South Carolina Lawyers Weekly, By and through its principal, Dolan Publishing Company, Appellant,
Scarlett Wilson, Solicitor of the Ninth Judicial Circuit, an elected public official, Respondent. Appellate Case No. 2016-000555
October 5, 2017
From Charleston County R. Markley Dennis, Jr., Circuit Court
Ballard and Harvey M. Watson, III, both of Ballard &
Watson, Attorneys at Law, of West Columbia, for Appellant.
Attorney General Alan McCrory Wilson, Solicitor General
Robert D. Cook, and Deputy Solicitor General J. Emory Smith,
Jr., all of Columbia, for Respondent.
action pursuant to the Freedom of Information Act (FOIA),
South Carolina Lawyers Weekly (Appellant) asserts the circuit
court erred in refusing to compel Scarlett Wilson, as
Solicitor of the Ninth Judicial Circuit, to produce any
disciplinary complaints against her. Appellant argues the
circuit court erred by: (1) failing to find Wilson is a
public officer and her office is a public body subject to
FOIA; (2) relying on Rule 12 of the Rules of Lawyer
Disciplinary Enforcement to determine the requested documents
are not required to be disclosed; (3) finding the documents
were exempt from FOIA pursuant to S.C. Code Ann. §
30-4-40(a) (2007 & Supp. 2017); and (4) failing to find
Wilson waived her right to confidentiality. We affirm.
10, 2015, Phillip Bantz, a staff writer for South Carolina
Lawyers Weekly sent a FOIA request to Solicitor Wilson's
official email address requesting "any records relating
to any disciplinary complaints against you or action taken
with respect to you as a member of the bar."
Ninth Circuit Solicitor's Office (the Solicitor's
Office) responded, on official letterhead, and denied
Bantz's request. The office noted, "In the last year
a number of grievances have been filed against Ms. Wilson by
or at the behest of disgruntled criminal defense lawyers . .
. . The South Carolina Office of Disciplinary Counsel
thoroughly investigated these matters and recommended
dismissal of all of these charges."
denying the FOIA request, the Solicitor's Office noted
that "[w]hile the Solicitor's Office is a
'public body' and subject to FOIA, Ms. Wilson is not
personally a 'public body.'"
Solicitor's Office further asserted that, were Solicitor
Wilson a 'public body, ' the documents requested
would be exempt from disclosure under several FOIA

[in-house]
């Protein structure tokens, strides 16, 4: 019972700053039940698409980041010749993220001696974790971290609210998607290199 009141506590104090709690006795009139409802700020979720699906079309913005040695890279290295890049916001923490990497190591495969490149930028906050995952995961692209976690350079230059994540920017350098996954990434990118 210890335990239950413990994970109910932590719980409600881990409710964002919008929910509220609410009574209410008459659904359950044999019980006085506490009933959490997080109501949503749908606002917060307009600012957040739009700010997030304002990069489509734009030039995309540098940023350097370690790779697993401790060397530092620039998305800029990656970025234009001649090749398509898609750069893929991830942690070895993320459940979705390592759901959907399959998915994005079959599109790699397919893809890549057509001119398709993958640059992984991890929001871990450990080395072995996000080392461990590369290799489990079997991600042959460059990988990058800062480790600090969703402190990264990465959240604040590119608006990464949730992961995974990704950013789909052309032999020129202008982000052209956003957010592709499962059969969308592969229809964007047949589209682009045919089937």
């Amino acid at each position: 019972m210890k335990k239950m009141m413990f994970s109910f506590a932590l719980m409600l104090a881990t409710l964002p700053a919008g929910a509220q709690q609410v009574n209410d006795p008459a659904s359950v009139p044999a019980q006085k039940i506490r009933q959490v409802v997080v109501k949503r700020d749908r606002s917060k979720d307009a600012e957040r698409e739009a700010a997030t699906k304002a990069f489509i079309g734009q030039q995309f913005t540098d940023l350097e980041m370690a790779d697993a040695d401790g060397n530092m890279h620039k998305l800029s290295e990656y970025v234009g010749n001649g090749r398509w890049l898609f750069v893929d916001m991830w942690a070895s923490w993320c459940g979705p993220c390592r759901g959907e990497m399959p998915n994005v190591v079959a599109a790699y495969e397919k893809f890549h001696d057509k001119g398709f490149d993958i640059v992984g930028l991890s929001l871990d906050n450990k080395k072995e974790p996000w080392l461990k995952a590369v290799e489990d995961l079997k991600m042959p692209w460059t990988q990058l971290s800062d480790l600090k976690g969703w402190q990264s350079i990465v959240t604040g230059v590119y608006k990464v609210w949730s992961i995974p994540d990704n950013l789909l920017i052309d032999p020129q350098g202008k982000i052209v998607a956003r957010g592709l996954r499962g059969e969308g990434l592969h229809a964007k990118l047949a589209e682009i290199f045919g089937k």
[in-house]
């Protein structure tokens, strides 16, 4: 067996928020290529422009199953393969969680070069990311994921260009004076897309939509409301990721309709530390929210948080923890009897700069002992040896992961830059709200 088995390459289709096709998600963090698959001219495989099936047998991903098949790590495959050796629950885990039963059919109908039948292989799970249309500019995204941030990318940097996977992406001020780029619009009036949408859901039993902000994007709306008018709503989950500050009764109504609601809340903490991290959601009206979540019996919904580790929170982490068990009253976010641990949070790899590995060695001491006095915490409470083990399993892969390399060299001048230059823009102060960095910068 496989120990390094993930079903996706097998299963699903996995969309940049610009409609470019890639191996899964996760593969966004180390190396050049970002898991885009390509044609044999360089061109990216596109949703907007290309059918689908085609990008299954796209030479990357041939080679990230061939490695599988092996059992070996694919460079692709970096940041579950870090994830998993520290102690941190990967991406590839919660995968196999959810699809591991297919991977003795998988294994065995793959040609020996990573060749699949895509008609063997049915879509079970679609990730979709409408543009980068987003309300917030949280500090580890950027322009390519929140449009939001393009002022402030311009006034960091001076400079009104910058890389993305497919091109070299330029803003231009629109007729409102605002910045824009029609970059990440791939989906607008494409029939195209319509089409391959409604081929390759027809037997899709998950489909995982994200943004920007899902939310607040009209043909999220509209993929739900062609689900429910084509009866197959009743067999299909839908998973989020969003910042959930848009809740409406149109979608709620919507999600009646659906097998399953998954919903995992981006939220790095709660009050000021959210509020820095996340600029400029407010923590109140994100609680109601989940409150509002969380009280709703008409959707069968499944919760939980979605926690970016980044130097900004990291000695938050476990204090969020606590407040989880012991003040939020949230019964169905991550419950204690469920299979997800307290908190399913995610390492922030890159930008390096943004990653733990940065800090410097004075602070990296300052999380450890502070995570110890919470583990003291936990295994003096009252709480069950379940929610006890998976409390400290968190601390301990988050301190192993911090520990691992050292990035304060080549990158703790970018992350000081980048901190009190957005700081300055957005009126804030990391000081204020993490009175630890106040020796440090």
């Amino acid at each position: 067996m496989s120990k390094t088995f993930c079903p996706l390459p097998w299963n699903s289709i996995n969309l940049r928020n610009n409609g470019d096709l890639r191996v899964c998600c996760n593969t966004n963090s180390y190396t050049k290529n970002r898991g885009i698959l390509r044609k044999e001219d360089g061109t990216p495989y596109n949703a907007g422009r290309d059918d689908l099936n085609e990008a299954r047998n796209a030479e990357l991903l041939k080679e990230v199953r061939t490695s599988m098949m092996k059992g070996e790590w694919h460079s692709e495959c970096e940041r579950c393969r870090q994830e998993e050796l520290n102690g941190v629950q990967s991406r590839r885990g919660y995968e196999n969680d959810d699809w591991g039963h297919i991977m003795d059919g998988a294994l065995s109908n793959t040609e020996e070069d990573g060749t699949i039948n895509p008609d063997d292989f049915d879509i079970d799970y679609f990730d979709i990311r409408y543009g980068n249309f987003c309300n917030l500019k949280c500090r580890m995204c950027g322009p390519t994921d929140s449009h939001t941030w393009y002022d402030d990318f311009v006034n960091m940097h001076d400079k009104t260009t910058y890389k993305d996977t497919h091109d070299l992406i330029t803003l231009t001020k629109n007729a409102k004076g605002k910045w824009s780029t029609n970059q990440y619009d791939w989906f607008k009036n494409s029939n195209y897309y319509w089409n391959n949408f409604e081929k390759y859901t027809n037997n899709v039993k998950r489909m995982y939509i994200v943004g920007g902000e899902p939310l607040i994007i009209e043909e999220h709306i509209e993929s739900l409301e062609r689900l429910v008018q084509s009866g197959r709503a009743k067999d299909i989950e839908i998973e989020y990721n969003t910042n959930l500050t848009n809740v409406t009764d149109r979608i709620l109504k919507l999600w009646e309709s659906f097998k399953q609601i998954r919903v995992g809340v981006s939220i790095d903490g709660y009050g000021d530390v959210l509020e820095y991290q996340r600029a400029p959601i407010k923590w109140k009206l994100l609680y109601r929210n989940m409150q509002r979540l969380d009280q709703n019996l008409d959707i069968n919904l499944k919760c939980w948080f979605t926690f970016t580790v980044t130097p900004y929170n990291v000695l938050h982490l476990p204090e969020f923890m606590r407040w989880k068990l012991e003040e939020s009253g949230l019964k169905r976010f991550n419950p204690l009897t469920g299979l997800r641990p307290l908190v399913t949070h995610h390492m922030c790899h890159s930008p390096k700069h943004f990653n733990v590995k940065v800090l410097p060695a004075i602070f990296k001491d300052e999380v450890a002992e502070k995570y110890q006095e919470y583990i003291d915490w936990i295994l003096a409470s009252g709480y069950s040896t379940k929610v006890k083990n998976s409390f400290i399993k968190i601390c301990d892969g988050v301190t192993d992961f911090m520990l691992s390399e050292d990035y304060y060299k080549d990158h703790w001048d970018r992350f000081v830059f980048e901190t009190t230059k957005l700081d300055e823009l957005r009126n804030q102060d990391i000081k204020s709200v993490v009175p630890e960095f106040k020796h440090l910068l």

exemptions. First, the Solicitor's Office asserted the
documents were exempt from disclosure because they are
information of a personal nature. See S.C. Code Ann.
§ 30-4-40(a)(2) (Supp. 2017). The Solicitor's Office
also claimed the documents were specifically exempted from
disclosure by statute or state law by Rule 12 of the South
Carolina Rules for Lawyer Disciplinary Enforcement (RLDE),
which requires disciplinary complaints remain private.
See S.C. Code Ann. § 30-4-40(a)(4) (2007).
Finally, the Solicitor's Office argued the requested
documents included information protected by the
attorney-client relationship. See S.C. Code Ann.
§ 30-4-40(a)(7) (2007).
subsequently filed a declaratory judgment action requesting
the court declare Solicitor Wilson a public body and any
documents she possessed pertaining to her disciplinary
records must be made available. Appellant asserted Solicitor
Wilson is a public official whose only legal services are
provided in her capacity as a public official. Accordingly,
Appellant argued "Any documents from the Office of
Disciplinary Counsel and/or the Commission on Lawyer Conduct
received by her relate wholly to her conduct in her capacity
as a public official and are thus public documents."
also asserted the exemptions Solicitor Wilson claimed were
inapplicable in this case. According to Appellant, any
reliance by the Solicitor's Office on Rule 12, RLDE, is
inappropriate in this case because the Rule only dictates
that members and staff of the Commission on Lawyer Conduct,
disciplinary counsel and its staff, and the members and staff
of the Supreme Court should not reveal the existence of a
complaint. Appellant also argued the Solicitor's Office
revealed the existence and content of some of the complaints
against Solicitor Wilson in its response to the FOIA request,
waiving Wilson's claim to confidentiality.
hearing, the circuit court filed its order granting Solicitor
Wilson's motion to dismiss on February 10, 2016. The
circuit court did not reach the issue of whether Solicitor
Wilson is a public body, but rather found the documents were
not 'public records' pursuant to the FOIA. The court
found the documents were protected from disclosure under Rule
12, RLDE, and as such were exempted from disclosure under
section 30-4-40(a)(4). The court also found Solicitor Wilson
had not waived her right to confidentiality of the
disciplinary complaints by referring to them generally in her
response because "Ms. Wilson's letter had no intent
whatsoever to waive confidentiality when she invoked the
Rules on Lawyer Disciplinary Enforcement in her response
letter and made quite clear she ...